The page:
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Researchers find that market capitalization and institutional ownership mushroomed in past few years

October 13, 2016

About the author

Noam Ganel, CFA is the founder of Pen&Paper, a value-oriented, contrary-minded journal of the financial markets. Between 2010 and 2020, Ganel worked for Silvergate as Vice President in Capital Markets. He provides advisory services to family offices,  private companies, and financial advisors.

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Hematologists count the number of white blood cells to examine the immune system. Political theorists measure civil unrest by the number of times a country’s constitution is amended. And in a recent working paper, researchers observed trends in equity REITs over the past 17 years. In all professions, analyzing the past is the first step to understand the present.

Institutional ownership percentage grew from 25 percent to 64 percent. It is a blessing because the savvy investment group often influences governance by interjecting on compensation and corporate governance. Institutional investors also offer liquidity at dire times. But it comes at a cost. The Institutional emphasis on liquid issues means that the smaller market capitalization firms are less sought by capital markets.

Market capitalization swelled by tenfold. In 1993, eqiuty REITs market capitalization was $26 billion, while in 2009, it was a quarter of a trillion dollars. Regulatory changes such as the Tax Reform of 1986, the IRS ruling on the Taubman Centers and the REIT Modernization Act (RMA) were a boon to the industry in retrospect. Tax Reform eliminated limited partnership’s favorable tax treatment for real estate. The Taubman IPO introduced the umbrella structure and RMA provided benefits to REITs structure.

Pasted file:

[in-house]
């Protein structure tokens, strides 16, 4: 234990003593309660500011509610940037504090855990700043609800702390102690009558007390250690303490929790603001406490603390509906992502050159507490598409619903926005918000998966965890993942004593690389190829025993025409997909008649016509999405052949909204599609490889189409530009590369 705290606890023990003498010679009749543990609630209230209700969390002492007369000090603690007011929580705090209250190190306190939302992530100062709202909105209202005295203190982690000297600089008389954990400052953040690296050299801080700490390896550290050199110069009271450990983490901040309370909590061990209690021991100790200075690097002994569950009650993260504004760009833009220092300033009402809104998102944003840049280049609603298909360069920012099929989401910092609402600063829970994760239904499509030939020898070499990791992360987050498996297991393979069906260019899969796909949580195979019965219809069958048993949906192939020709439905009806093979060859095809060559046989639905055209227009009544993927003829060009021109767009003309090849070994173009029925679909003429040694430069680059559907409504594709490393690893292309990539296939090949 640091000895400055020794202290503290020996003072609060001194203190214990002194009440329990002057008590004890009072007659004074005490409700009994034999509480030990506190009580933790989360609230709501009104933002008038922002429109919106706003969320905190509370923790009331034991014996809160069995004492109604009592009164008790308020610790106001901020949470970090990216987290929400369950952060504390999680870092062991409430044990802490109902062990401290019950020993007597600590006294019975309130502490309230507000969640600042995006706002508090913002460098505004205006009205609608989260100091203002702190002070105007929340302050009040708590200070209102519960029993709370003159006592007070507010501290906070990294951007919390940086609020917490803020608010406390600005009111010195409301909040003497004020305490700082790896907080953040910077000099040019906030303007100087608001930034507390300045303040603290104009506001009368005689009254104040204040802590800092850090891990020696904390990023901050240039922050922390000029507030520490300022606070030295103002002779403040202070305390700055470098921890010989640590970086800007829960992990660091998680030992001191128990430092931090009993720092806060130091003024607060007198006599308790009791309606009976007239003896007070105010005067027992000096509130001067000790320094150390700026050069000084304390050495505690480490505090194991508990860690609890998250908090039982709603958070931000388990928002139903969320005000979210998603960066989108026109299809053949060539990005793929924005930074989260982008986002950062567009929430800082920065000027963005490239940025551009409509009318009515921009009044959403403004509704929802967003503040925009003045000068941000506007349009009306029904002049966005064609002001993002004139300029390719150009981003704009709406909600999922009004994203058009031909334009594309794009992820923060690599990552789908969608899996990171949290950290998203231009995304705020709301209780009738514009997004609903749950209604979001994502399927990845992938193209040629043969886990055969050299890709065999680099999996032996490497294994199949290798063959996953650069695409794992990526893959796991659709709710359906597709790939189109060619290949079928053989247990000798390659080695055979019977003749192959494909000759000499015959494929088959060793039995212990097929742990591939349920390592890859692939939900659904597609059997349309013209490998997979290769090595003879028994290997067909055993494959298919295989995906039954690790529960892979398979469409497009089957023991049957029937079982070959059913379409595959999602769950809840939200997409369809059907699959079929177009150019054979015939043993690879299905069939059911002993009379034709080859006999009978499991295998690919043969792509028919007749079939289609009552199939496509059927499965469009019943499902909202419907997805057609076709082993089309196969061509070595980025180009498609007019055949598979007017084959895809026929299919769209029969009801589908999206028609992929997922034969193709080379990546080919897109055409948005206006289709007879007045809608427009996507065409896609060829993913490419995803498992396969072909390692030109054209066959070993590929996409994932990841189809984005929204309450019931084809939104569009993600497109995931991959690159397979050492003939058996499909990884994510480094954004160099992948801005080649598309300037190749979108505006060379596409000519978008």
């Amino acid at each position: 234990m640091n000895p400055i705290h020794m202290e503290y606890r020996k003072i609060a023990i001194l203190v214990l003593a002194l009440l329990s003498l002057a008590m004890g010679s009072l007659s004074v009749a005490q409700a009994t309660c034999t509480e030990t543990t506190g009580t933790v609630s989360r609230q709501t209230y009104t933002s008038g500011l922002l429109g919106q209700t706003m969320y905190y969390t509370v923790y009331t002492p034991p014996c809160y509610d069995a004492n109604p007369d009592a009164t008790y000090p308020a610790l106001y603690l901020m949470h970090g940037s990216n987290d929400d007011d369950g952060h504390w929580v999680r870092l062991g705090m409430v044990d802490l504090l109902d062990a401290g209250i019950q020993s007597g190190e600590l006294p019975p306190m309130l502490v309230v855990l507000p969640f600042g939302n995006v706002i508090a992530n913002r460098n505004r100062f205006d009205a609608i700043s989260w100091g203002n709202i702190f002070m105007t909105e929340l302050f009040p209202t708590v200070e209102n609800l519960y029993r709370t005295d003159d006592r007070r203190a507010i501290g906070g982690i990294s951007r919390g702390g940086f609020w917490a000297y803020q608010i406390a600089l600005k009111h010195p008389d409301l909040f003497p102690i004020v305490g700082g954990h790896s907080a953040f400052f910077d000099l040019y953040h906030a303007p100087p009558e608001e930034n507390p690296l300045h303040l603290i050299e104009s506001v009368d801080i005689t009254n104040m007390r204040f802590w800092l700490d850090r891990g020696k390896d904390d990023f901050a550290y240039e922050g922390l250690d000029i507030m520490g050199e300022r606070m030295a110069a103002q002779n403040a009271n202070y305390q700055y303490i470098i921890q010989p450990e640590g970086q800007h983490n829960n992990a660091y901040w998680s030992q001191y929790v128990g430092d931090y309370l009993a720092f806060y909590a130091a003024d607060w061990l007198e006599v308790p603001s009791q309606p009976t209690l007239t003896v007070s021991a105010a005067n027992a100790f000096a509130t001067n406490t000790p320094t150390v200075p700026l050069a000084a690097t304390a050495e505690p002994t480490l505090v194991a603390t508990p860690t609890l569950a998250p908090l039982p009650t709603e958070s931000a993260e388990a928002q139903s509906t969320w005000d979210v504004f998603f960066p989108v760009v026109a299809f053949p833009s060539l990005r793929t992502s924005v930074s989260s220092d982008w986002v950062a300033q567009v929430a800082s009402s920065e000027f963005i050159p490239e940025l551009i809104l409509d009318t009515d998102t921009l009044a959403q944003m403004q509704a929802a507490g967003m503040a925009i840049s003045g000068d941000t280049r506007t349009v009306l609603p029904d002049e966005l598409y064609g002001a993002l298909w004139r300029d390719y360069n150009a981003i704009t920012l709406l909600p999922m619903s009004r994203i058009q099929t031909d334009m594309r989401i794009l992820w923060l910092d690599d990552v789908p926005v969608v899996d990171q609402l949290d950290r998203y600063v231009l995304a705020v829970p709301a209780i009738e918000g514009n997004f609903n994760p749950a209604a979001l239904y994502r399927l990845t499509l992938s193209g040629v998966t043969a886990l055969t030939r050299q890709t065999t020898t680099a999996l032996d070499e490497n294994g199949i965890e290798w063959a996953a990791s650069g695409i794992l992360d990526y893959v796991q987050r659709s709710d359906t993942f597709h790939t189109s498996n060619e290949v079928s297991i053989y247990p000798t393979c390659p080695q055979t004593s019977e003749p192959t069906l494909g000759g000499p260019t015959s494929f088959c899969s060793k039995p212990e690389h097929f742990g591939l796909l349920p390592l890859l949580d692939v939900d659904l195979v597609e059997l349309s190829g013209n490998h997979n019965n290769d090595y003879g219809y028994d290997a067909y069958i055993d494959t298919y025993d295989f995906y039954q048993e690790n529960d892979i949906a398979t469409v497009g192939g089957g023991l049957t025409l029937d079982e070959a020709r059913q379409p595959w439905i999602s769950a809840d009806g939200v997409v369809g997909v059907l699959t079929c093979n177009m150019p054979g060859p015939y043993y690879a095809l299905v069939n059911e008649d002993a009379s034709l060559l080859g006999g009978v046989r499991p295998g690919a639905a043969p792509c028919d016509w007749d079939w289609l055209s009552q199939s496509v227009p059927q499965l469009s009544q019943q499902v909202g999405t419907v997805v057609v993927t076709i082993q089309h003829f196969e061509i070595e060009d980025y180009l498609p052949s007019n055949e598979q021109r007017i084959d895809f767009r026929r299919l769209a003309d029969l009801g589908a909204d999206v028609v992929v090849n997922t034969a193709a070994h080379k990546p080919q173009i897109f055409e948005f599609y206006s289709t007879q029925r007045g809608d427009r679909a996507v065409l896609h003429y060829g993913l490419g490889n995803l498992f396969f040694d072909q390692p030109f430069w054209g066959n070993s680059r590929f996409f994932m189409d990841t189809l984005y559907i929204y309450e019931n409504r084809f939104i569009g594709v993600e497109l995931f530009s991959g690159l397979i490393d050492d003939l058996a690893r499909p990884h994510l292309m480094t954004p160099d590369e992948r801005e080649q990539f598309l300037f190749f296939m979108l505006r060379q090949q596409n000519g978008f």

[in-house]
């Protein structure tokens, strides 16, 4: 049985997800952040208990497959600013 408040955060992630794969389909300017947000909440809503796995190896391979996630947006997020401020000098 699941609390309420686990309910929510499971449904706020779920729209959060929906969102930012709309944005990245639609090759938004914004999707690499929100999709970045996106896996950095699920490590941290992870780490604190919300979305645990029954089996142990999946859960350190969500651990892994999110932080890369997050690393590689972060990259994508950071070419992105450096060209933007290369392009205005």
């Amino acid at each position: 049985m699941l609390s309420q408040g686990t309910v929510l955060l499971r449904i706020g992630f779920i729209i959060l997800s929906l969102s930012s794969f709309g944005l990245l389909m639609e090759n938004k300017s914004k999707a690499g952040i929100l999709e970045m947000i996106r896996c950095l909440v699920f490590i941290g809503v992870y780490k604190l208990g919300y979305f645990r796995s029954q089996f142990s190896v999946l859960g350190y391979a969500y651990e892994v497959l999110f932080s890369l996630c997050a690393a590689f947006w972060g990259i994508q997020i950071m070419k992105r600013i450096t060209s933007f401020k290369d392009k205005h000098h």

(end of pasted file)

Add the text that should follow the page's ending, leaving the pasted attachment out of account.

Umbrella partnerships became industry standard. The umbrella ruling allowed property owners to exchange real estate interest with a REIT interest, thus prolonging a taxable capital gain. Yet pundits argue that UPREITs also created a conflict of interest due to the limited partner’s ability to influence management by converting their units to shares. Because shareholders and unit holders are not affected by leverage similarly, they often regard the use of debt differently.

Unsurprisingly, perhaps, leverage level now surpasses the historical record. On average, the ratio of long-term liabilities to total assets grew from 30 percent to 47 percent during the seventeen-year record. The greatest use of debt is in residential REITs and the lowest in health care REITs. Because REITs do not pay taxes on corporate earnings, the benefit from deducting is forfeited. Pygmy interest level environment may explain REITs preference for debt instruments.  

Yet accounting performance is stagnant. Calculated as net income to total assets, ROA ratio average was 3.33 percent and Return on equity (ROE) average was 8.03 percent. Health care and residential REITS were the best performers. Retail REITs showed the highest ROE and lodging REITs showed the lowest average at negative 0.71 percent. It can be deducted that, similar to the human condition, size does not always translate to overall well-being.